A great Buzzfeed article looks at the security of hook-up apps, following the claims by a Russian gay app that it was hacked and blocked before the Olympics.
Last Monday the CEO of Hunters, Dmitry Tsyvinski, said on Facebook that the app had been hacked, with the following message being displayed to all users:
“You will be arrested and jailed for gay propaganda in Sochi according to Russian Federal Law #135 Sektion 6”
Tsyvinski claimed that a cyber attack had deleted the profiles of 72,000 users and blocked the app in Sochi, just days before the opening of the Winter Olympics.
We decided not to report this story, as there were a few aspects of the story which seemed strange, such as the message being written in English.
J. Lester Feder references some of these worries in his article, and also asked specialists to evaluate the security of the app, finding: “whether it was a hoax or not, it was clear that users were taking a serious risk by trusting the application with their data.”
He goes on to look at the dangers of hook-up apps having lax security, especially for those using LGBT apps in societies like Russia.
He references an interview Buzzfeed did in November 2013 with Grindr CEO Joel Simkhai, who said: “Quite frankly, a lot of the [data] goes through WiFi networks and cellular networks – we can’t control those […] this is the post-NSA age where we would now realize that everything is very much available, particularly to government.”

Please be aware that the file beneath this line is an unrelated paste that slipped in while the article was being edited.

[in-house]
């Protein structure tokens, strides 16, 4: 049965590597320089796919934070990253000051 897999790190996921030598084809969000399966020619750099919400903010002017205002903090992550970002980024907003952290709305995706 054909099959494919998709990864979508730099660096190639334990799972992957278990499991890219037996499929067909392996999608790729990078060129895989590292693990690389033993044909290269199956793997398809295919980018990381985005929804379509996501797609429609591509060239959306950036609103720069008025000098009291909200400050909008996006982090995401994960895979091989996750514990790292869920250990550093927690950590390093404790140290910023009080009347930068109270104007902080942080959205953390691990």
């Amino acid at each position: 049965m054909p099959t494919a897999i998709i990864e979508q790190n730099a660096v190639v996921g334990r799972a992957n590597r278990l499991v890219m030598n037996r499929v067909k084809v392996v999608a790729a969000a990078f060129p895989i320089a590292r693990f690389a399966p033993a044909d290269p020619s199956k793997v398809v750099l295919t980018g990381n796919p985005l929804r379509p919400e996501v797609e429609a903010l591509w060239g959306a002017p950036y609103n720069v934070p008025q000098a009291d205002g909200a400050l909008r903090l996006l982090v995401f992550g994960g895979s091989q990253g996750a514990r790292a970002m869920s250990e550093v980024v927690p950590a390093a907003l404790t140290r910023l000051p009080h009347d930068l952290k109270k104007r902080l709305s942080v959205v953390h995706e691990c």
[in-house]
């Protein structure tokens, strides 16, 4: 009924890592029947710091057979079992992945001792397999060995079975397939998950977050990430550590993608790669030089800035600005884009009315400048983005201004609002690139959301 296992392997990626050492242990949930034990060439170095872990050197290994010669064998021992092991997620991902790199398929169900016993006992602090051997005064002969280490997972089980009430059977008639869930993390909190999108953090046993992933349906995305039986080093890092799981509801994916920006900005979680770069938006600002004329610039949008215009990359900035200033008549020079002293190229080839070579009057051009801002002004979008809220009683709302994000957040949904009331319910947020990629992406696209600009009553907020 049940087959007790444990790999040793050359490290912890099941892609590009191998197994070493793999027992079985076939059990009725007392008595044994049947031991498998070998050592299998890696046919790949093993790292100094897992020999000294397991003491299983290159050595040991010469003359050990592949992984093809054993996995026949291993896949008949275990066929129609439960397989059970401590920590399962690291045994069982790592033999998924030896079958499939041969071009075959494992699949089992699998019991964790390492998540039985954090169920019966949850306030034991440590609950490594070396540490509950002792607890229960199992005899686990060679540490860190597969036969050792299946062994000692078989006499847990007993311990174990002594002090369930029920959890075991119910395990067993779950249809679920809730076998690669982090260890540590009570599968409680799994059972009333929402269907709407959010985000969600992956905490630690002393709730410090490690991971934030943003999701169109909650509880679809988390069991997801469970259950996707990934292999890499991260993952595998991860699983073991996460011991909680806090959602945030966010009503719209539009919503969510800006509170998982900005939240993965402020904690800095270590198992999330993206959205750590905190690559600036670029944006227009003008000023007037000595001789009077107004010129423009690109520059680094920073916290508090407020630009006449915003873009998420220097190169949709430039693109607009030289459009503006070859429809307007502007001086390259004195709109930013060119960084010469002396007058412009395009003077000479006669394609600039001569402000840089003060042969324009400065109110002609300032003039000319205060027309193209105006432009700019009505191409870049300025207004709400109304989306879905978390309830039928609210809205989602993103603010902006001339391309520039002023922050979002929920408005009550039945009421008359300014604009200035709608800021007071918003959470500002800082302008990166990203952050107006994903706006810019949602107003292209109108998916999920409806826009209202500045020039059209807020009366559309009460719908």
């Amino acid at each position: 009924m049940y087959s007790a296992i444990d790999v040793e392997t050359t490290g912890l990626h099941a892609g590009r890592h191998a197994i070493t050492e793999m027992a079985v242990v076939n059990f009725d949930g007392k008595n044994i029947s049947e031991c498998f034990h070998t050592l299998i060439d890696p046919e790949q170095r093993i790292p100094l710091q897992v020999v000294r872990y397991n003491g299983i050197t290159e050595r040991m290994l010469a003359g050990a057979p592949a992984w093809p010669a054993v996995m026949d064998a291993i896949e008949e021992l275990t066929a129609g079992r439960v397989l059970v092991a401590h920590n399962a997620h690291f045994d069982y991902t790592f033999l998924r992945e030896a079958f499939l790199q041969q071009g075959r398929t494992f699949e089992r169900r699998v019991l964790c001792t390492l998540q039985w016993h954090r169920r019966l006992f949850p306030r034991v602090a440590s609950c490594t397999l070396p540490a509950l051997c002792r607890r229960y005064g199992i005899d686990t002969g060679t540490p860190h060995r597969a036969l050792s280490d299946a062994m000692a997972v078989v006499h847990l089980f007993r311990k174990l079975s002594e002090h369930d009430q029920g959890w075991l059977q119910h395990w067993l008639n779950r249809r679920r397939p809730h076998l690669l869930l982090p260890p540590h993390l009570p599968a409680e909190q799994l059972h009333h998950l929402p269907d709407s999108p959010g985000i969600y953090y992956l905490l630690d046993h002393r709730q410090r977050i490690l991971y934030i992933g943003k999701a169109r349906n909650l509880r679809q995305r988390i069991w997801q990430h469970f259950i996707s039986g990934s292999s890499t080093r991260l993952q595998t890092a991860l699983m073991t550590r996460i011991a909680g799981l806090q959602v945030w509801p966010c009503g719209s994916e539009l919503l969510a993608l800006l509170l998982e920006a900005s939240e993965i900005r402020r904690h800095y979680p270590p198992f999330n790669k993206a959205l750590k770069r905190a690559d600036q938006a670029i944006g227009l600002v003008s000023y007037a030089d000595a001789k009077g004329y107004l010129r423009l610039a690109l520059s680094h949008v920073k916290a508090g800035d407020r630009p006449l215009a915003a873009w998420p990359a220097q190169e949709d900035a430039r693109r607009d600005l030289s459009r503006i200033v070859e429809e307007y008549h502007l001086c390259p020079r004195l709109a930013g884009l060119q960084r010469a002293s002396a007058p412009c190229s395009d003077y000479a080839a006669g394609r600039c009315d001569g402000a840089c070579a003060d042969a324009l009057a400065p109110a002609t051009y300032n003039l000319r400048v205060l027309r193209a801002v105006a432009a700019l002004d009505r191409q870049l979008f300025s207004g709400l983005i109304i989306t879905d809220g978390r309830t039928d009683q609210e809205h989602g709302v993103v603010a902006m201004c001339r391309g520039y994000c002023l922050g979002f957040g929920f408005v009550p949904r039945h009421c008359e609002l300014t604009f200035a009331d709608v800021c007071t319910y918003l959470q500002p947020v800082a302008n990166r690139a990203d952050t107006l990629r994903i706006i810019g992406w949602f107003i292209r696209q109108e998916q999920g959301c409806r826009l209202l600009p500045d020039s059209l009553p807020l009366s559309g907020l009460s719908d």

Poor security can be a huge danger for users of such apps, as they could be used by governments and hate groups to entrap gay men.
Lester gives the example of a Russian group, Occupy Paedophilia, who used social networks to lure gay men somewhere, then kidnapped and humiliated them in videos posted online.
The article advises using virtual private networks (VPNs), or to use apps on a computer through a program that emulates a cell phone, which keeps your number secure.
As Scott Long, founding director of Human Rights Watch’s LGBT program, says:
“All you need is [a] government that takes the issue seriously and wants to track down queers, or you need blackmailers with some level of technological skills … [these apps] will get hacked, it’s inevitable.
“The problem is that users really do feel safe.”
Read Feder’s excellent article here.